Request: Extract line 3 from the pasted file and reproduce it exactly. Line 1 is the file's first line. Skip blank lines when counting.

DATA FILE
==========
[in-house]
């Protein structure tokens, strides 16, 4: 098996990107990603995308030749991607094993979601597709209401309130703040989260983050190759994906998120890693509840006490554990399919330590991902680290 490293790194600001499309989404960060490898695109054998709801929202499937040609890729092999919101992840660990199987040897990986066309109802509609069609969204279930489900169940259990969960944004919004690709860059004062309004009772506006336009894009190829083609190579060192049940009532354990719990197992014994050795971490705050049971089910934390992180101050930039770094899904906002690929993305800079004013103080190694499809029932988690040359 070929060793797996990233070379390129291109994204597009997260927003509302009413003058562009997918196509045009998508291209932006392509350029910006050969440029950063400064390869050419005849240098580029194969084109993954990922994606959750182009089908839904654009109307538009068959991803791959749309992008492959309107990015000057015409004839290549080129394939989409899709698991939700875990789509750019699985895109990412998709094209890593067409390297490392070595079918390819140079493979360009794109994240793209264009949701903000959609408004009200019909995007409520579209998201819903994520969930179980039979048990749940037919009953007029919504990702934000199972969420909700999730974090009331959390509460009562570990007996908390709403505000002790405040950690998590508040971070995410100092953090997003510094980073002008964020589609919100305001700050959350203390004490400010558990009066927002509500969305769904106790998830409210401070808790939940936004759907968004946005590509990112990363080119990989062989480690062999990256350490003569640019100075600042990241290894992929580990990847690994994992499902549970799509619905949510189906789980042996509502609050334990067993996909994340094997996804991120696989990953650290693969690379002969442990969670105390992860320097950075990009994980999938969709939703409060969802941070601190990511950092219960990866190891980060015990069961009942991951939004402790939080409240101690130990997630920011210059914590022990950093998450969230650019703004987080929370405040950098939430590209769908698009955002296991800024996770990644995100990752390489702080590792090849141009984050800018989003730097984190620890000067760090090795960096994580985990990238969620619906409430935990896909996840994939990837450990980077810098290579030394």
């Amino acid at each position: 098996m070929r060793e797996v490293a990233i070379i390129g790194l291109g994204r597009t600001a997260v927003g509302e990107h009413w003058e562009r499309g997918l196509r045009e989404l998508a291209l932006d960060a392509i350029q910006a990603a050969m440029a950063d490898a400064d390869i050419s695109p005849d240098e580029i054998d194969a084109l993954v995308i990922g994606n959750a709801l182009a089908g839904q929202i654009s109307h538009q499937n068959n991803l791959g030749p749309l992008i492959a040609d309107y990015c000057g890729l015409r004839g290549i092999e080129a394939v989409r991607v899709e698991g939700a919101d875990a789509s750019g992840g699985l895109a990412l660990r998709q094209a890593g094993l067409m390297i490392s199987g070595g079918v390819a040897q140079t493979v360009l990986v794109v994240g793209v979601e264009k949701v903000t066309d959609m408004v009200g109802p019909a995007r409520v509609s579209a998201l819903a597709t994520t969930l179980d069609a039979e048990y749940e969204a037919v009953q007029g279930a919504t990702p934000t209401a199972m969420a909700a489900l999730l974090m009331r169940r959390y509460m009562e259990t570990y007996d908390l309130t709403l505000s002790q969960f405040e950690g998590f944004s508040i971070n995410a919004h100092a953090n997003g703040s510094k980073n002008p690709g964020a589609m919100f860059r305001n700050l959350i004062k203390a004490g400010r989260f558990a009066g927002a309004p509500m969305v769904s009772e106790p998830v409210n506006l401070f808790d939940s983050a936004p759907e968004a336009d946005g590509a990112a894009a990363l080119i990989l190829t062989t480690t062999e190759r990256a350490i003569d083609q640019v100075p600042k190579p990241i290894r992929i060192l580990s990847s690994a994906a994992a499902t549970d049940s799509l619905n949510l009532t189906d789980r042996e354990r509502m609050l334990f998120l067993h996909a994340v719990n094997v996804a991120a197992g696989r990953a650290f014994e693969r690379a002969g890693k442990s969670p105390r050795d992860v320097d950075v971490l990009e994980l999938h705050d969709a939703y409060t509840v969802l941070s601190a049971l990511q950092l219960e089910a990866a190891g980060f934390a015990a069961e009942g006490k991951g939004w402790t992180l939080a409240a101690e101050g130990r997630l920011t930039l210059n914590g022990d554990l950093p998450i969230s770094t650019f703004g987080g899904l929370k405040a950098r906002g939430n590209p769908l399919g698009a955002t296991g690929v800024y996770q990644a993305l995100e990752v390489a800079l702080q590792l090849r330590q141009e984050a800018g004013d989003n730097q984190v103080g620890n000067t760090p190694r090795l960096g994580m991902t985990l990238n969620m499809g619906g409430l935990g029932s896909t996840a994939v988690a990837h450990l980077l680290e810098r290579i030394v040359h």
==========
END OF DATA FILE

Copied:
């Amino acid at each position: 098996m070929r060793e797996v490293a990233i070379i390129g790194l291109g994204r597009t600001a997260v927003g509302e990107h009413w003058e562009r499309g997918l196509r045009e989404l998508a291209l932006d960060a392509i350029q910006a990603a050969m440029a950063d490898a400064d390869i050419s695109p005849d240098e580029i054998d194969a084109l993954v995308i990922g994606n959750a709801l182009a089908g839904q929202i654009s109307h538009q499937n068959n991803l791959g030749p749309l992008i492959a040609d309107y990015c000057g890729l015409r004839g290549i092999e080129a394939v989409r991607v899709e698991g939700a919101d875990a789509s750019g992840g699985l895109a990412l660990r998709q094209a890593g094993l067409m390297i490392s199987g070595g079918v390819a040897q140079t493979v360009l990986v794109v994240g793209v979601e264009k949701v903000t066309d959609m408004v009200g109802p019909a995007r409520v509609s579209a998201l819903a597709t994520t969930l179980d069609a039979e048990y749940e969204a037919v009953q007029g279930a919504t990702p934000t209401a199972m969420a909700a489900l999730l974090m009331r169940r959390y509460m009562e259990t570990y007996d908390l309130t709403l505000s002790q969960f405040e950690g998590f944004s508040i971070n995410a919004h100092a953090n997003g703040s510094k980073n002008p690709g964020a589609m919100f860059r305001n700050l959350i004062k203390a004490g400010r989260f558990a009066g927002a309004p509500m969305v769904s009772e106790p998830v409210n506006l401070f808790d939940s983050a936004p759907e968004a336009d946005g590509a990112a894009a990363l080119i990989l190829t062989t480690t062999e190759r990256a350490i003569d083609q640019v100075p600042k190579p990241i290894r992929i060192l580990s990847s690994a994906a994992a499902t549970d049940s799509l619905n949510l009532t189906d789980r042996e354990r509502m609050l334990f998120l067993h996909a994340v719990n094997v996804a991120a197992g696989r990953a650290f014994e693969r690379a002969g890693k442990s969670p105390r050795d992860v320097d950075v971490l990009e994980l999938h705050d969709a939703y409060t509840v969802l941070s601190a049971l990511q950092l219960e089910a990866a190891g980060f934390a015990a069961e009942g006490k991951g939004w402790t992180l939080a409240a101690e101050g130990r997630l920011t930039l210059n914590g022990d554990l950093p998450i969230s770094t650019f703004g987080g899904l929370k405040a950098r906002g939430n590209p769908l399919g698009a955002t296991g690929v800024y996770q990644a993305l995100e990752v390489a800079l702080q590792l090849r330590q141009e984050a800018g004013d989003n730097q984190v103080g620890n000067t760090p190694r090795l960096g994580m991902t985990l990238n969620m499809g619906g409430l935990g029932s896909t996840a994939v988690a990837h450990l980077l680290e810098r290579i030394v040359h």